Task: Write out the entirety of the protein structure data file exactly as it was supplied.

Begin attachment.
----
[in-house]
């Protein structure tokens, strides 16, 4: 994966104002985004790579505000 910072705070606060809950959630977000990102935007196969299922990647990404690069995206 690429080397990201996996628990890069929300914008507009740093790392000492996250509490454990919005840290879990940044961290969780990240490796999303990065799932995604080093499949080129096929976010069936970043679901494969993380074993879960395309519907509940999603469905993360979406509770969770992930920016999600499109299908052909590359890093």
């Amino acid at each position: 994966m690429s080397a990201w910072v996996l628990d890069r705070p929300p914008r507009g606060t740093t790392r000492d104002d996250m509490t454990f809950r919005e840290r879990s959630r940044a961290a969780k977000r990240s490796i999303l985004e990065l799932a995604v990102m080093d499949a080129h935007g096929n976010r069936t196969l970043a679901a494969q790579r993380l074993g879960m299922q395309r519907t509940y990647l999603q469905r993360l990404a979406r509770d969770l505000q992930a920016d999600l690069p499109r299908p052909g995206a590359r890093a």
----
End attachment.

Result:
[in-house]
């Protein structure tokens, strides 16, 4: 994966104002985004790579505000 910072705070606060809950959630977000990102935007196969299922990647990404690069995206 690429080397990201996996628990890069929300914008507009740093790392000492996250509490454990919005840290879990940044961290969780990240490796999303990065799932995604080093499949080129096929976010069936970043679901494969993380074993879960395309519907509940999603469905993360979406509770969770992930920016999600499109299908052909590359890093």
């Amino acid at each position: 994966m690429s080397a990201w910072v996996l628990d890069r705070p929300p914008r507009g606060t740093t790392r000492d104002d996250m509490t454990f809950r919005e840290r879990s959630r940044a961290a969780k977000r990240s490796i999303l985004e990065l799932a995604v990102m080093d499949a080129h935007g096929n976010r069936t196969l970043a679901a494969q790579r993380l074993g879960m299922q395309r519907t509940y990647l999603q469905r993360l990404a979406r509770d969770l505000q992930a920016d999600l690069p499109r299908p052909g995206a590359r890093a």